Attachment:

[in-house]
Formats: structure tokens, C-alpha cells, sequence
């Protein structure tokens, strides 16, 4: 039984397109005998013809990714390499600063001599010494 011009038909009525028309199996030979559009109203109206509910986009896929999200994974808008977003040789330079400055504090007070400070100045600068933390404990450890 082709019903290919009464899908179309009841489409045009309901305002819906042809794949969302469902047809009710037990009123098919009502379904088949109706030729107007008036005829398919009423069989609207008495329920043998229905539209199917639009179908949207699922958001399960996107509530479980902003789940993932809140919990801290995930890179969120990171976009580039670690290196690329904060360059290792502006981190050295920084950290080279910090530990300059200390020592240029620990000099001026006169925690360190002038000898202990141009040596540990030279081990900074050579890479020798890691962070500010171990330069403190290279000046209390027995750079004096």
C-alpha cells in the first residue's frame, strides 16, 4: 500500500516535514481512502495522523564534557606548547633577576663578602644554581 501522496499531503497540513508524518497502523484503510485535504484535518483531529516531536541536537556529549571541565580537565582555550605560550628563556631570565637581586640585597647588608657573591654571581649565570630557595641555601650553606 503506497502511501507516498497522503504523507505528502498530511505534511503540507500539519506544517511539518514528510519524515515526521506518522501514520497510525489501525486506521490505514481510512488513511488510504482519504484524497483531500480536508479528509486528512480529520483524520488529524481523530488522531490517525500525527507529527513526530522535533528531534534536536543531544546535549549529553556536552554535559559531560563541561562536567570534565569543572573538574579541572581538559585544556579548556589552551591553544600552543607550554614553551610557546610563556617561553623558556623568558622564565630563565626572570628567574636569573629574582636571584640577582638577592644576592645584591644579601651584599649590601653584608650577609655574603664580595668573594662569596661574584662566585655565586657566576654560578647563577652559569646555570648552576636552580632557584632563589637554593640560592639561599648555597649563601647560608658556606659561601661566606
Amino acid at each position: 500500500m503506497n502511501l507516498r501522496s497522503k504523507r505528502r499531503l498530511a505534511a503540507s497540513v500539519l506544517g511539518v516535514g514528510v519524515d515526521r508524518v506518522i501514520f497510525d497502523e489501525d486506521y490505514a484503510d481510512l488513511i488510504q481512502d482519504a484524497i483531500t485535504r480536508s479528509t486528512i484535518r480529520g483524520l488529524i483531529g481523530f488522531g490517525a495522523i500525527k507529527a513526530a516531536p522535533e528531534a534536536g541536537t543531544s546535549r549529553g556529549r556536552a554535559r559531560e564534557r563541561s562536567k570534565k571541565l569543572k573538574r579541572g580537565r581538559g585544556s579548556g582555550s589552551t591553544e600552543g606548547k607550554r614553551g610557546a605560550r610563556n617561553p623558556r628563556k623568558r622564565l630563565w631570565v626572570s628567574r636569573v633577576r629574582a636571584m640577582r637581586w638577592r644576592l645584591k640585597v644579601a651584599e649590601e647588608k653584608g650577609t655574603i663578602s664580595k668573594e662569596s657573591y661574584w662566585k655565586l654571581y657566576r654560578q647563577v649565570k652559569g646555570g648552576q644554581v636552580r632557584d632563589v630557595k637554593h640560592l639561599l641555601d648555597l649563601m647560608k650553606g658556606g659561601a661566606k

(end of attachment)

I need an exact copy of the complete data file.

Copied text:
[in-house]
Formats: structure tokens, C-alpha cells, sequence
């Protein structure tokens, strides 16, 4: 039984397109005998013809990714390499600063001599010494 011009038909009525028309199996030979559009109203109206509910986009896929999200994974808008977003040789330079400055504090007070400070100045600068933390404990450890 082709019903290919009464899908179309009841489409045009309901305002819906042809794949969302469902047809009710037990009123098919009502379904088949109706030729107007008036005829398919009423069989609207008495329920043998229905539209199917639009179908949207699922958001399960996107509530479980902003789940993932809140919990801290995930890179969120990171976009580039670690290196690329904060360059290792502006981190050295920084950290080279910090530990300059200390020592240029620990000099001026006169925690360190002038000898202990141009040596540990030279081990900074050579890479020798890691962070500010171990330069403190290279000046209390027995750079004096």
C-alpha cells in the first residue's frame, strides 16, 4: 500500500516535514481512502495522523564534557606548547633577576663578602644554581 501522496499531503497540513508524518497502523484503510485535504484535518483531529516531536541536537556529549571541565580537565582555550605560550628563556631570565637581586640585597647588608657573591654571581649565570630557595641555601650553606 503506497502511501507516498497522503504523507505528502498530511505534511503540507500539519506544517511539518514528510519524515515526521506518522501514520497510525489501525486506521490505514481510512488513511488510504482519504484524497483531500480536508479528509486528512480529520483524520488529524481523530488522531490517525500525527507529527513526530522535533528531534534536536543531544546535549549529553556536552554535559559531560563541561562536567570534565569543572573538574579541572581538559585544556579548556589552551591553544600552543607550554614553551610557546610563556617561553623558556623568558622564565630563565626572570628567574636569573629574582636571584640577582638577592644576592645584591644579601651584599649590601653584608650577609655574603664580595668573594662569596661574584662566585655565586657566576654560578647563577652559569646555570648552576636552580632557584632563589637554593640560592639561599648555597649563601647560608658556606659561601661566606
Amino acid at each position: 500500500m503506497n502511501l507516498r501522496s497522503k504523507r505528502r499531503l498530511a505534511a503540507s497540513v500539519l506544517g511539518v516535514g514528510v519524515d515526521r508524518v506518522i501514520f497510525d497502523e489501525d486506521y490505514a484503510d481510512l488513511i488510504q481512502d482519504a484524497i483531500t485535504r480536508s479528509t486528512i484535518r480529520g483524520l488529524i483531529g481523530f488522531g490517525a495522523i500525527k507529527a513526530a516531536p522535533e528531534a534536536g541536537t543531544s546535549r549529553g556529549r556536552a554535559r559531560e564534557r563541561s562536567k570534565k571541565l569543572k573538574r579541572g580537565r581538559g585544556s579548556g582555550s589552551t591553544e600552543g606548547k607550554r614553551g610557546a605560550r610563556n617561553p623558556r628563556k623568558r622564565l630563565w631570565v626572570s628567574r636569573v633577576r629574582a636571584m640577582r637581586w638577592r644576592l645584591k640585597v644579601a651584599e649590601e647588608k653584608g650577609t655574603i663578602s664580595k668573594e662569596s657573591y661574584w662566585k655565586l654571581y657566576r654560578q647563577v649565570k652559569g646555570g648552576q644554581v636552580r632557584d632563589v630557595k637554593h640560592l639561599l641555601d648555597l649563601m647560608k650553606g658556606g659561601a661566606k